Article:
I really like “Gender, Sex, and Other Nonsense,” an essay by Daniel Walden back in the March issue of Commonweal. It’s a beautiful, Catholic piece of writing about transness and self-narratives.
I do not identify as spiritual but not religious. I do think organized religion is the most valuable means of furthering spiritual growth. For me, however, the problem comes in the next step: which religion?
I want to share two of my favorite set prayers. One comes from the Baha’i Faith, and the other is my reinterpretation of it.
About two years ago, I ended up accompanying a friend of mine to the hospital. Once the paramedics showed up, there really wasn’t anything for me to do other than hang around, wait, and pray.
Almost a quarter of a year has gone by since I left my life as a Jesuit volunteer in Peru. I was not prepared for the struggle to define myself in an old and familiar context but now as someone different.
This year, I tried something new as my Lenten practice: conversation office hours. I came across this idea while reading Digital Minimalism by Cal Newport.
If you’re at all interested in kinship, family structures, or intentional community, you’ve gotta check out David Brook’s cover article in The Atlantic titled “The Nuclear Family Was a Mistake.”
Part of being human is balancing work, leisure, and recreation. For many of us, balancing all of it can be a real challenge.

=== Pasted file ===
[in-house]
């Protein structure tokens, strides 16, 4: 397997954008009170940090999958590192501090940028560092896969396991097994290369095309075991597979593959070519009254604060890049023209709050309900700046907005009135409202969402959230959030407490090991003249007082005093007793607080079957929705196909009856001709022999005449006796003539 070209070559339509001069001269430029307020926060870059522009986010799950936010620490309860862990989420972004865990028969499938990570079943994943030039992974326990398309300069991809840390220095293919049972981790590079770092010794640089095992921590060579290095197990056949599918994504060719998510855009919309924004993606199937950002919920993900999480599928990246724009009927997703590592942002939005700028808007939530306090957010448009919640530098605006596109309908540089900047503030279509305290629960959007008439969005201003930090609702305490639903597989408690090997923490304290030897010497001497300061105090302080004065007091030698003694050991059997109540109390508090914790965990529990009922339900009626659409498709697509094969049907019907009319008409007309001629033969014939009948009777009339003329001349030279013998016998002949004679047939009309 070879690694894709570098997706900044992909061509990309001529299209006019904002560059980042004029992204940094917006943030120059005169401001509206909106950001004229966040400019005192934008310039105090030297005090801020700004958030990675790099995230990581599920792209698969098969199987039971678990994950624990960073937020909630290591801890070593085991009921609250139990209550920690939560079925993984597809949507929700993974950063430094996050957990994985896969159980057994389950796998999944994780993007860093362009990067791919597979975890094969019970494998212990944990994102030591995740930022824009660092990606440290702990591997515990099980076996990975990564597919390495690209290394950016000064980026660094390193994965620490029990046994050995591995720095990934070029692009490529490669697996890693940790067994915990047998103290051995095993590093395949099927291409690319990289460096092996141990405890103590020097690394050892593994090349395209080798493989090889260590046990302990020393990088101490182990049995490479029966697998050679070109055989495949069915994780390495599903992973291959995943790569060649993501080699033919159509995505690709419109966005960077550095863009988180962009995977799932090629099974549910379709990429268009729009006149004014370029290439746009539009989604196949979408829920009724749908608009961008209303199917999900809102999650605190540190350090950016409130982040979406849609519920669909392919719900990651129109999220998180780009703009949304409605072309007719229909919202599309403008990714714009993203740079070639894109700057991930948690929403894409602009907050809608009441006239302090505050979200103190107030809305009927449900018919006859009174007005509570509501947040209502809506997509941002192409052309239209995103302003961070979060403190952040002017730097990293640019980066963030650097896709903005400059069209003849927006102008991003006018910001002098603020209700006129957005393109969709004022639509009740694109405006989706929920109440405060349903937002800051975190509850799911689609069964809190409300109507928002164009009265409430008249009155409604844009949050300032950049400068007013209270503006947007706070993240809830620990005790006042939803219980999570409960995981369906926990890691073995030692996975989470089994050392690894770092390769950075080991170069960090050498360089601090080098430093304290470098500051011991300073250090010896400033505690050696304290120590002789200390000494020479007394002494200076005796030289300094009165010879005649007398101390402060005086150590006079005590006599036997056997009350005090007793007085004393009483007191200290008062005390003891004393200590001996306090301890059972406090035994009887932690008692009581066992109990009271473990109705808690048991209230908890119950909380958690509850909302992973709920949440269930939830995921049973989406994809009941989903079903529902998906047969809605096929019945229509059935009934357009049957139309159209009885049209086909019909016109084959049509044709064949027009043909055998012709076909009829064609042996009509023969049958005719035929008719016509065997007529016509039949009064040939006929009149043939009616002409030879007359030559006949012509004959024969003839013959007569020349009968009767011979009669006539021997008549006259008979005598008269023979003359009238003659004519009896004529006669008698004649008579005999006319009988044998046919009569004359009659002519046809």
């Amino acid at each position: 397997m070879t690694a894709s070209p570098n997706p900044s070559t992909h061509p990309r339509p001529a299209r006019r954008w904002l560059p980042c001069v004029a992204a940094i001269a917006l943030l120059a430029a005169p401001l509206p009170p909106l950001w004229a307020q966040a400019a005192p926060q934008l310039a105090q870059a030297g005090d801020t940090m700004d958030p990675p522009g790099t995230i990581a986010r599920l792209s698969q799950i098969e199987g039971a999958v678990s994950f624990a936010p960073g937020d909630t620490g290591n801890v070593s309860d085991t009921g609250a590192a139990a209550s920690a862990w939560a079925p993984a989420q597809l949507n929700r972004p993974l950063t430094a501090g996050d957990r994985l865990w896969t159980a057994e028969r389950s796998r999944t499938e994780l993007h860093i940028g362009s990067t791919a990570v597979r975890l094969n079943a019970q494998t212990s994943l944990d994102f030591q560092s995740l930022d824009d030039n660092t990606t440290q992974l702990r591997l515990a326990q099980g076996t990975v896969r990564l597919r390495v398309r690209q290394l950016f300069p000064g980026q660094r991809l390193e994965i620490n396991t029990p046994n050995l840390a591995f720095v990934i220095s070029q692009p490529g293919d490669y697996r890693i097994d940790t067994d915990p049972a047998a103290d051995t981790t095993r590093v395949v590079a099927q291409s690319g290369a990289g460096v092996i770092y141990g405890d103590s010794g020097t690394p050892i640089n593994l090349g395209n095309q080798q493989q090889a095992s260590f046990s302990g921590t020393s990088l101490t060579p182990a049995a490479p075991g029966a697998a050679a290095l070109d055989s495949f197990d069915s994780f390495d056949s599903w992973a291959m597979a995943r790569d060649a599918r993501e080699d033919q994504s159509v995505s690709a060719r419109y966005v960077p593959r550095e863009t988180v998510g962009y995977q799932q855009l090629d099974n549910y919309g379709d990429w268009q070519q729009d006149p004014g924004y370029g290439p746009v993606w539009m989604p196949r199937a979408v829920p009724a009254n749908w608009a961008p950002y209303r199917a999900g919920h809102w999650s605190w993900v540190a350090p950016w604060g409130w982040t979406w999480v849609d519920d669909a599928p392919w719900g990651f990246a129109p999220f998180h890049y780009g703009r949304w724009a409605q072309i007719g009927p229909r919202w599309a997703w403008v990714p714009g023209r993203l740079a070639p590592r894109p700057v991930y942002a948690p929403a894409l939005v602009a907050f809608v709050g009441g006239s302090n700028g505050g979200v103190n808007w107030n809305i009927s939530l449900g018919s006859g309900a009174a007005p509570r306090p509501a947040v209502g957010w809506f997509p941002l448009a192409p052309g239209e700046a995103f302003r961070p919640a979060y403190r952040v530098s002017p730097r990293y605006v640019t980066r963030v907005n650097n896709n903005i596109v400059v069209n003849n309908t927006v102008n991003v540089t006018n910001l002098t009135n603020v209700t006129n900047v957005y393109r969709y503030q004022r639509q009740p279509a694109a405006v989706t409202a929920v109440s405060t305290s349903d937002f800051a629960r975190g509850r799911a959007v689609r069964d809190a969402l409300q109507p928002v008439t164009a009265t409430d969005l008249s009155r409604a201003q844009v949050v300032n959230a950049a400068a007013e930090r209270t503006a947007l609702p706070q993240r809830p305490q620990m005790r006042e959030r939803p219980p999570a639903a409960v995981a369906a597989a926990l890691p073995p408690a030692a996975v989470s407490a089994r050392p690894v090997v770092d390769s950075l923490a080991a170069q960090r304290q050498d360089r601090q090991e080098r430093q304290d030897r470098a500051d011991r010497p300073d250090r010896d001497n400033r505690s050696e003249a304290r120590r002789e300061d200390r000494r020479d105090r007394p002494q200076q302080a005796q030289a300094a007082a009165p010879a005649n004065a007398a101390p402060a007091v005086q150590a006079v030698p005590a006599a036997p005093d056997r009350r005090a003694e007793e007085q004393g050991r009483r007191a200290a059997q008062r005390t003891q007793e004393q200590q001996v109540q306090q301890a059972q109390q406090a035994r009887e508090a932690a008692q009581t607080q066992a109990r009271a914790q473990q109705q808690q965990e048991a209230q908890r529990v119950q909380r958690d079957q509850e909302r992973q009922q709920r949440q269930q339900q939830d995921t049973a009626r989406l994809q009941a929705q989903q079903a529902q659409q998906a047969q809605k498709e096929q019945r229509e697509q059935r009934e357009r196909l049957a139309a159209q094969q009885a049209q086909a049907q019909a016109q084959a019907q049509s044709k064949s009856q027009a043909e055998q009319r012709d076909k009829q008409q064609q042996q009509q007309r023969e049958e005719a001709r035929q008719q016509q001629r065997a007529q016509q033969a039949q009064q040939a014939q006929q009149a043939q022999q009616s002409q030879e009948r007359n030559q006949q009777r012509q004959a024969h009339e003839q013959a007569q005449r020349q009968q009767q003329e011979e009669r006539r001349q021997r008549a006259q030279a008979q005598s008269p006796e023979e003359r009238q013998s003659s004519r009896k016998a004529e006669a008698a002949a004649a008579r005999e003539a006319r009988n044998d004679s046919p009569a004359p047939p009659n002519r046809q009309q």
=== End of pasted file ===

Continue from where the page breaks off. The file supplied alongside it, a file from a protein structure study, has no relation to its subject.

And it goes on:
It’s painful to think back on all the people I’ve loved and lost touch with, but it’s important that I do this, that we do this. All these people were important pieces of the social fabric of my life.
Right now, in Xinjiang, China’s far western province, roughly one million people are being detained in extralegal internment camps (the state calls them “re-education centers”). Those detained are mostly Uyghers, a mostly-Muslim Turkic ethnic group.
I love the imagery and symbolism of pregnancy and birth during this time of Advent, because it is so rich with meanings and also of course because I love accompanying women as they prepare and work to bring new life into the world.
I’m the sort of nerd who likes to articulate my principles. I love being able to recite these words in times of prayer and lean on them in times of stress. My articulations of my principles are largely borrowed from Thich Nhat Hanh’s mindfulness trainings, but I have gone ahead and made some modifications of my own.
After graduating from SCU, I spent time with JVC, L’Arche, and the Maryknoll China Teachers Program. I’ve thought of these experiences as my “formation years,” as something akin to the notoriously long Jesuit formation process, which typically lasts at least ten years.
“They Say” is a poem Meg O’Neill wrote while working in Ritsona refugee camp in central Greece.
Hrotsvitha of Gandersheim was a tenth-century German canoness, dramatist, and poet. (A canoness is basically like a nun, but with less strict vows.) Hrotsvitha is remarkable: she has been called the first Western playwright since antiquity as well as the first known woman playwright. In her six plays, Hrotsvitha takes comic tropes used by Roman playwrights and reworks them into plays that not only glorify God but also deeply honor faith, celibacy, and women.